Citing Illness, Another Golden Dawn Convict Gets Out of Jail

ATHENS – Former Golden Dawn lawmaker Nikos Michos will be released from jail after an Appeals Court suspended a six-year sentence, overruling the objection of a prosecutor who wanted him kept detained.

He was among the entire hierarchy of the neo-Nazi party’s Members of Parliament and dozens of members convicted of running a criminal gang but the court accepted his lawyer’s argument his client is suffering from cancer and other medical conditions not revealed.

Michos will not be allowed to leave the country and must present himself at his local police station twice a month, said Kathimerini. He left the party in 2017 and his lawyer noted that his client had shown political remorse.

The party’s leaders were sentenced to 13 years in prison in October 2020, and received the near-maximum penalty but one of them, Giorgos Patelis, was released after he said his child had mental health problems.

The Supreme Court in November, 2021 revoked that decision and sent it back for review but there’s been no word since on whether he was returned to jail or it still out free.

Patelis, former head of the Nikea branch of Golden Dawn, was sentenced to 10 years and 2 months and for complicity in the murder of rapper Pavlos Fyssas in 2013, which set off furious protests.

After Patelis was released, three of his former colleagues in jail said they, too should be allowed to get out but the petition by Tasos Pantazis, Anastasios Anadiotis and Aristotelis Chrysafitis was rejected by a court.

Pantazis, the former head of the Golden Dawn branch in Perama, received a 12-year sentence for participating in an attack on Egyptian fishermen at Ikonio in Perama, a western neighborhood of Piraeus, and an attack on Communist Party trade unionists.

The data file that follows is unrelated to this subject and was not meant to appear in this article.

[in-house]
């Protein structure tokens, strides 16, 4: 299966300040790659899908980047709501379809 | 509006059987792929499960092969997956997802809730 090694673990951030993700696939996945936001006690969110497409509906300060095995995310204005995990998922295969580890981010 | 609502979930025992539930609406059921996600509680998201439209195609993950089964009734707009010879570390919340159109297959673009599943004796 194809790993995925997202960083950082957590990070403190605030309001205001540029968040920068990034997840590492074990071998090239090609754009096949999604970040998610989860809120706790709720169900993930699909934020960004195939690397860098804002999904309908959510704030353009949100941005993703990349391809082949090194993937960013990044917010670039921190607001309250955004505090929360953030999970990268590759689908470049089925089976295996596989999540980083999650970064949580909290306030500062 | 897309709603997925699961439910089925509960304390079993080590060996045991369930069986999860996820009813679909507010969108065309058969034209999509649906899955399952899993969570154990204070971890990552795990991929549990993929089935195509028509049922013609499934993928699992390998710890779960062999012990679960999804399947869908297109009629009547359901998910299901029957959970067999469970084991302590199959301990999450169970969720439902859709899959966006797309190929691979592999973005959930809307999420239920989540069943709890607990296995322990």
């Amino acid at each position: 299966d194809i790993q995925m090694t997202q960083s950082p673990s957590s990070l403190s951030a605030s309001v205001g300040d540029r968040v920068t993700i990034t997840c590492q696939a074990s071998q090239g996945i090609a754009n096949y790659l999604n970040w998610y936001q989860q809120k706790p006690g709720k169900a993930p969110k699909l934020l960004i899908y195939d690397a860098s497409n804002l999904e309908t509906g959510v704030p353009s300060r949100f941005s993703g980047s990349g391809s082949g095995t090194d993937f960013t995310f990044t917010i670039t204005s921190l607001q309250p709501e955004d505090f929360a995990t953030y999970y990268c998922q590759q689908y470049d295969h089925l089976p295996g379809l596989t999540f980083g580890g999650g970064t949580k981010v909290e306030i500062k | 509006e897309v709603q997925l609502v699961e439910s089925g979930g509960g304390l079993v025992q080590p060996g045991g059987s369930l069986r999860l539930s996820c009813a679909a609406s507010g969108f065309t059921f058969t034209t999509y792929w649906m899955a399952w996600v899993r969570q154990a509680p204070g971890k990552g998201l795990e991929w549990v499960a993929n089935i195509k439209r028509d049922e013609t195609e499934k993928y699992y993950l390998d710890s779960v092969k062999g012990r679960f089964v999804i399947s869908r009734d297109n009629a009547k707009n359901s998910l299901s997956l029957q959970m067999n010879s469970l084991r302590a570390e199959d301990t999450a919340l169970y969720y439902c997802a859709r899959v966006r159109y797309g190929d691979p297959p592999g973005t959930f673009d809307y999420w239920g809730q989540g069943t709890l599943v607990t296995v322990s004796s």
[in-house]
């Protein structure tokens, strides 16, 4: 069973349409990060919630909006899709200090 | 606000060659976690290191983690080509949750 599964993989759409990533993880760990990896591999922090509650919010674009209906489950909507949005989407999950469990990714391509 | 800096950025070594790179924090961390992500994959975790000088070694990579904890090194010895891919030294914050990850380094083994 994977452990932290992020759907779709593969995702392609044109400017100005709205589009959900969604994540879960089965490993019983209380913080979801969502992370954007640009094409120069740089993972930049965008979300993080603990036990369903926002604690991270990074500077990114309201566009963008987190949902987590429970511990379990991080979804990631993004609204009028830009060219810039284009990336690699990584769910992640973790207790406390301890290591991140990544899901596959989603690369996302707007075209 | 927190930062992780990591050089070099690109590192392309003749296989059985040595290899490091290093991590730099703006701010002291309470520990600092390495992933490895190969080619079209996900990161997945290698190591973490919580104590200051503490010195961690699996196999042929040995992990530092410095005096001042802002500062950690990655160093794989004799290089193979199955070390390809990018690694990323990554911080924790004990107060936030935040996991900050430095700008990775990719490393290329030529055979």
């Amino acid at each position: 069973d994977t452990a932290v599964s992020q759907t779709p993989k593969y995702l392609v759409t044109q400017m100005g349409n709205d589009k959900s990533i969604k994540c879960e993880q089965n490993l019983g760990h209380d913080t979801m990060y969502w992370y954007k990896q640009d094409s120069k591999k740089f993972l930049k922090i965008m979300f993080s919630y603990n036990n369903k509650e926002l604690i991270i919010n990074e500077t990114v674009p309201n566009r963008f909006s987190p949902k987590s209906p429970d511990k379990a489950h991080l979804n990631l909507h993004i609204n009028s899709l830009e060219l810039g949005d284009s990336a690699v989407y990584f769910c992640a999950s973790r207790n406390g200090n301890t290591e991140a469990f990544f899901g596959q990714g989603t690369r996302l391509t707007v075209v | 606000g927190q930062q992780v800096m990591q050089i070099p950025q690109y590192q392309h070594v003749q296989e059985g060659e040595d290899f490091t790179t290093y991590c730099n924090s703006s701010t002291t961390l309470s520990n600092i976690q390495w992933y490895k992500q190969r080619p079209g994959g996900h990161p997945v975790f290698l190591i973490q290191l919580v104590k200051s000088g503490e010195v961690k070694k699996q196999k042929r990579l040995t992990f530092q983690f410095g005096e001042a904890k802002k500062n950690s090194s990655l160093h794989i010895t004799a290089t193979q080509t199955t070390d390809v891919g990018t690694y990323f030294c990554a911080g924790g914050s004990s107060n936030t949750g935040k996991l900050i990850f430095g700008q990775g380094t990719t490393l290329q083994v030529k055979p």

Niki-Anastasia Mouzaki, one of the judges who heard the case, said Pantazis’ petition should be rejected because Golden Dawn, which Pantazis claimed has been broken up, is still active “but in concealed activities.”

There was a danger that Pantazis would reoffend, she added. As for the health problems he cited, they were not considered serious, high-profile prisoners in Greece sometimes released for saying they weren’t well.

Anadiotis, serving a 7-year sentence for participating in the murder of  Fyssas, said he wanted to attend a graduate studies program that had accepted his application and that it was grounds enough for him not to serve his sentence.

The court rejected the petition of Chrysafitis, also jailed for seven years for the same charges as Anadiotis, as groundless.


ATHENS - When we think about childhood injuries, we usually think of scratches, a few stitches, maybe even a broken bone.

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